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Tower Hamlets Annual Residents’ Survey results announced

5Results from the 2015 Annual Residents’ Survey show that 82 per cent have of residents have said they are satisfied with their local area as a place to live and 81 per cent of local people believe that Tower Hamlets is a place where people from different backgrounds get on well together.
Between January and February 2015, independent researchers held face-to face interviews with more than a thousand residents in Tower Hamlets.
The consultation found that concern over crime remains at historically low levels and satisfaction had increased significantly with the council’s collection of council tax and with public transportNo council services saw a decline in ratings compared to last year’s survey.
Residents rated libraries and Idea Stores higher than the London average, and said that the council was doing a better job at repairing roads than other areas of London.
Three quarters of residents agreed that the council was making the local area a better place to live (76 per cent). Similar proportions felt the council was doing a good job, and that staff were friendly and polite.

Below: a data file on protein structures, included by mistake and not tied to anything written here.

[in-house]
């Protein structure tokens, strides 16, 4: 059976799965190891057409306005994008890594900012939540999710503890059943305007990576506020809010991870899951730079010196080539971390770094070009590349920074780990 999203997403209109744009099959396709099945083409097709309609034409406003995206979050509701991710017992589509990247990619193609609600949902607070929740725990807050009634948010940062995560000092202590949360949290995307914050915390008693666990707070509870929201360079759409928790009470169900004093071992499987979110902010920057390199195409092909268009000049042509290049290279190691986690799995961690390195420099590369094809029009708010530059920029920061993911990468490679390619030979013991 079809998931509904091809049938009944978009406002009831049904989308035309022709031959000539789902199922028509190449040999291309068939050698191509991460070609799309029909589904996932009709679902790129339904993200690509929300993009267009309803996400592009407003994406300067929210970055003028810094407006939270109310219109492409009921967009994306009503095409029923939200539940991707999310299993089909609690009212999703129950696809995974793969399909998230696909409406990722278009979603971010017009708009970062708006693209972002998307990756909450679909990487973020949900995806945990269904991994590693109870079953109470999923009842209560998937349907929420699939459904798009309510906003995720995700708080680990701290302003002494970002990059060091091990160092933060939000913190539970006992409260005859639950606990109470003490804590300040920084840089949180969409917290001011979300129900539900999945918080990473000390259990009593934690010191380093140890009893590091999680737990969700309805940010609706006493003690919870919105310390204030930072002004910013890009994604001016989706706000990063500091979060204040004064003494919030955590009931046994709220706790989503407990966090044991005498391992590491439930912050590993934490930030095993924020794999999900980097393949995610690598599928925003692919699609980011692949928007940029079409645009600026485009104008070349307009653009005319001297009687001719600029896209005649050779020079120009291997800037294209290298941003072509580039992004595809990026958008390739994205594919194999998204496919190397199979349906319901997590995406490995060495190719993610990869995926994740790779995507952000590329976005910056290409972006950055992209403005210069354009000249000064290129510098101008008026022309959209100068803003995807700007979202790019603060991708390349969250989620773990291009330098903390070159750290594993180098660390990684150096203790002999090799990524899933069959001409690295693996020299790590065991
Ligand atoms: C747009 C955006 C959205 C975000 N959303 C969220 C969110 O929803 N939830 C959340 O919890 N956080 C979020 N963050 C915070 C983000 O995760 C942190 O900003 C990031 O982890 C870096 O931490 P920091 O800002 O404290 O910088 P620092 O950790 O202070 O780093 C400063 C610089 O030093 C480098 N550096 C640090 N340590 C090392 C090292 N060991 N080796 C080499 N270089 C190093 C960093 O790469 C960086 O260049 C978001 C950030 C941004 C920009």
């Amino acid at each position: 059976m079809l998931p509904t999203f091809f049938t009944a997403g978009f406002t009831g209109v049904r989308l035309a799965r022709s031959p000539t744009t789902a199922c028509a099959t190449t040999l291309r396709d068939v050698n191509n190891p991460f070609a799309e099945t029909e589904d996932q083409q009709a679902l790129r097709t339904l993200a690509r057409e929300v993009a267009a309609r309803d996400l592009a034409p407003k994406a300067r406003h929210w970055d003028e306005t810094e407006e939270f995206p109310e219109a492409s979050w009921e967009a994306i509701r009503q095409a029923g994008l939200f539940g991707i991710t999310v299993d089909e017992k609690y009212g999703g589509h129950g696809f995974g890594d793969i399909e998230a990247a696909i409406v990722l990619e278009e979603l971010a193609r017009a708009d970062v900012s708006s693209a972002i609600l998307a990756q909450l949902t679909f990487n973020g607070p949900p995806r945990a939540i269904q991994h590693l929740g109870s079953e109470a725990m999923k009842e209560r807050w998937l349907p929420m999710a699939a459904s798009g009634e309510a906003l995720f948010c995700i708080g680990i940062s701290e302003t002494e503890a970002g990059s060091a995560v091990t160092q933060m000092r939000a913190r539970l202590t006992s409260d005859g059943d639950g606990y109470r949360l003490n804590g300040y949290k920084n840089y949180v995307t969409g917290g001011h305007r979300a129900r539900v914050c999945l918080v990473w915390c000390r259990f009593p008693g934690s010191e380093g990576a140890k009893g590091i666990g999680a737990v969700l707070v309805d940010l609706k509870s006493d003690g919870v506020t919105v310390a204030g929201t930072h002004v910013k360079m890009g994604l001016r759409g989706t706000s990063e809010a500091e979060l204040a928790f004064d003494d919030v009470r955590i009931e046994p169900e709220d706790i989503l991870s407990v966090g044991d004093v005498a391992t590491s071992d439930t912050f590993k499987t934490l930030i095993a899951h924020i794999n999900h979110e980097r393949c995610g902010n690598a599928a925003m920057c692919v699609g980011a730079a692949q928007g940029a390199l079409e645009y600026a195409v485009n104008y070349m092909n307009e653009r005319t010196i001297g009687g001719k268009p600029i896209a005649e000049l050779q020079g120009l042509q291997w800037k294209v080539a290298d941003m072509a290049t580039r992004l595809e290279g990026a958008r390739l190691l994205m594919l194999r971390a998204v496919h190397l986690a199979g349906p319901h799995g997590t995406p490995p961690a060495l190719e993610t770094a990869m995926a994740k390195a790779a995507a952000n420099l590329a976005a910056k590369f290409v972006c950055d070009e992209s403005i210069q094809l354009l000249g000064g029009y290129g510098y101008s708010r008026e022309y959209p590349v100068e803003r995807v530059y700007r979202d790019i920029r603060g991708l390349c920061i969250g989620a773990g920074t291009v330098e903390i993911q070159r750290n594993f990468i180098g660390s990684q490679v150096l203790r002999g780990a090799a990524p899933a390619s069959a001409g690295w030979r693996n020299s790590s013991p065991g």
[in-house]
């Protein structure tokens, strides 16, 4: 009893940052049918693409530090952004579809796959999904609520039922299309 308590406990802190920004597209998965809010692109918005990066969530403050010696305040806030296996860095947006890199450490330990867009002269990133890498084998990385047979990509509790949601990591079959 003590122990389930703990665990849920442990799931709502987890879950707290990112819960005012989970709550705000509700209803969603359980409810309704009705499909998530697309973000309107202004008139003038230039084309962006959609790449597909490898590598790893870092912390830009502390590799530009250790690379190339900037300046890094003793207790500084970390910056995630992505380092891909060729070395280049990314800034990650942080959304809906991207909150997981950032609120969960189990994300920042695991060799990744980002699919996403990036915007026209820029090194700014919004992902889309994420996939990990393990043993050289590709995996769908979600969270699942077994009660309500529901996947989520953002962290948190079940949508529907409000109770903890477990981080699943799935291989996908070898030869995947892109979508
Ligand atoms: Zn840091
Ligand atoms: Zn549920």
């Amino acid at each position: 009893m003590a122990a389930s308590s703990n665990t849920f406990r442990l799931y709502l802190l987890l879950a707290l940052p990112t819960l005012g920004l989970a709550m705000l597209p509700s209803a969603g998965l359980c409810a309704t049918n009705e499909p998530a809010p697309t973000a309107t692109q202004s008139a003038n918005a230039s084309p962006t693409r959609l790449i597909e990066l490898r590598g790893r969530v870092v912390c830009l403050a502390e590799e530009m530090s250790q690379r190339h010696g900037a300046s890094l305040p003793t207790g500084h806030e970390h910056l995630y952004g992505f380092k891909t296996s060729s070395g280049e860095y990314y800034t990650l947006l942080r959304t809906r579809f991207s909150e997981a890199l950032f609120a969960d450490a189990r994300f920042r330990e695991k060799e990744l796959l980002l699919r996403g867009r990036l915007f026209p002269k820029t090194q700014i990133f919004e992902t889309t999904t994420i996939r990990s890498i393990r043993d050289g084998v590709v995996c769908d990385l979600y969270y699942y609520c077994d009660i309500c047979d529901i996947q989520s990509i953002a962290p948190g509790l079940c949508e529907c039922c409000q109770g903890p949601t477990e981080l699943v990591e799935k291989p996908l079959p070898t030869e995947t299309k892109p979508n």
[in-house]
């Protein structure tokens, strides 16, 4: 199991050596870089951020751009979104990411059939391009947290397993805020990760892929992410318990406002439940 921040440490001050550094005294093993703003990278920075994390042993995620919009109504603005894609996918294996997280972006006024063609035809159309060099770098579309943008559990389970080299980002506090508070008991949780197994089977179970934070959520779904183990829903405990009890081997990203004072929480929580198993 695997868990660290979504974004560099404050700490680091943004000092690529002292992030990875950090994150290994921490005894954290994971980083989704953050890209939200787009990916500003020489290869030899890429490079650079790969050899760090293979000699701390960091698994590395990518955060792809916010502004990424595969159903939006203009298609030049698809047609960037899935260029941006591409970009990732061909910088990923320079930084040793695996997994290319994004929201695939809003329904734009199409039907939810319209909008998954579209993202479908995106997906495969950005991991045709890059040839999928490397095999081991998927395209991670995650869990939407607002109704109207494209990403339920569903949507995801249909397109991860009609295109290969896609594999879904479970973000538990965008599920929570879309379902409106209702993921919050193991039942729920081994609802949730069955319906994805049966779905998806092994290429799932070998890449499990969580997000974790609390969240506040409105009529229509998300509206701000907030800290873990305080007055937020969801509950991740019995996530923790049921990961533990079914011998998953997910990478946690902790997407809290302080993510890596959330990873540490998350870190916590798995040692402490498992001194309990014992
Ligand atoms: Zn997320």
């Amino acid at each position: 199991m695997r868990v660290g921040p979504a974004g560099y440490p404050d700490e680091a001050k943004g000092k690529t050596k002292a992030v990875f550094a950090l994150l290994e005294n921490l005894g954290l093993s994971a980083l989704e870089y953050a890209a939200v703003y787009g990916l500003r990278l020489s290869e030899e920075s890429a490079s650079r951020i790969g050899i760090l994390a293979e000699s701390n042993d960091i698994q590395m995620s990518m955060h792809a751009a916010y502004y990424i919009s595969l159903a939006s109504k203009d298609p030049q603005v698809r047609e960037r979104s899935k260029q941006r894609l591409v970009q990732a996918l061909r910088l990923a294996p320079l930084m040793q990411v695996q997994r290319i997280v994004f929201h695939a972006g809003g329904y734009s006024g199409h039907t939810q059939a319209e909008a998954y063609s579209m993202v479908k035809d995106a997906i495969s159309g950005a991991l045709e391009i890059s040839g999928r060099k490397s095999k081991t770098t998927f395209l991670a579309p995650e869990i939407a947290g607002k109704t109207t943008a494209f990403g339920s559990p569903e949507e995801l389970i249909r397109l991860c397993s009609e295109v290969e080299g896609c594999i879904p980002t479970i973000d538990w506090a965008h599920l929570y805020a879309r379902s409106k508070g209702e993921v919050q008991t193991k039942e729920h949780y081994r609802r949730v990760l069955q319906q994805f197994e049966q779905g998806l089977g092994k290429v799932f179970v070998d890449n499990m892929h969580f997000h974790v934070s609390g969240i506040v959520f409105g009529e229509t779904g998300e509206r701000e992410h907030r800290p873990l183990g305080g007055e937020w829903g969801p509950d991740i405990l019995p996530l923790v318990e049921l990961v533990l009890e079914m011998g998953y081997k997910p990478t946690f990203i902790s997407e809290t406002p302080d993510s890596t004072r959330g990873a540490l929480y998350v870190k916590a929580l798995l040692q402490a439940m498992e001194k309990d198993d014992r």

Mayor of Tower Hamlets, John Biggs said: “The results show that we are doing a good job and I am proud to lead a council which delivers excellent services to our residents.
“However, we are committed to improving our service delivery wherever possible, and we are already developing new ways to respond to residents and make our services more efficient and effective.”
Residents voiced concerns about a lack affordable housing in Tower Hamlets; the Mayor has set a target for the council to build 1000 new council homes. The council will continue to work with developers, Registered Providers and the GLA to maximise the availability of affordable homes.
Residents’ satisfaction with street cleansing has remained at the same level as last year and in line with the London average.   Over the next year, the council plans to use technology better to improve street cleanliness and increase residents’ satisfaction. This includes increased use of new technology and increasing the number of FiFiLi (Find It, Fix It, Love It) app users, which allows residents to tell the council about public realm issues via their smart phone. The app can be downloaded from Google Play and the App Store.
Residents’ concern about jobs has fallen significantly over the last two years (from 35 per cent in 2012-13 to the current level of 20 per cent). The council has prioritised work to support local people into employment; going forward the council plans to develop a new integrated employment service to support more residents into work.

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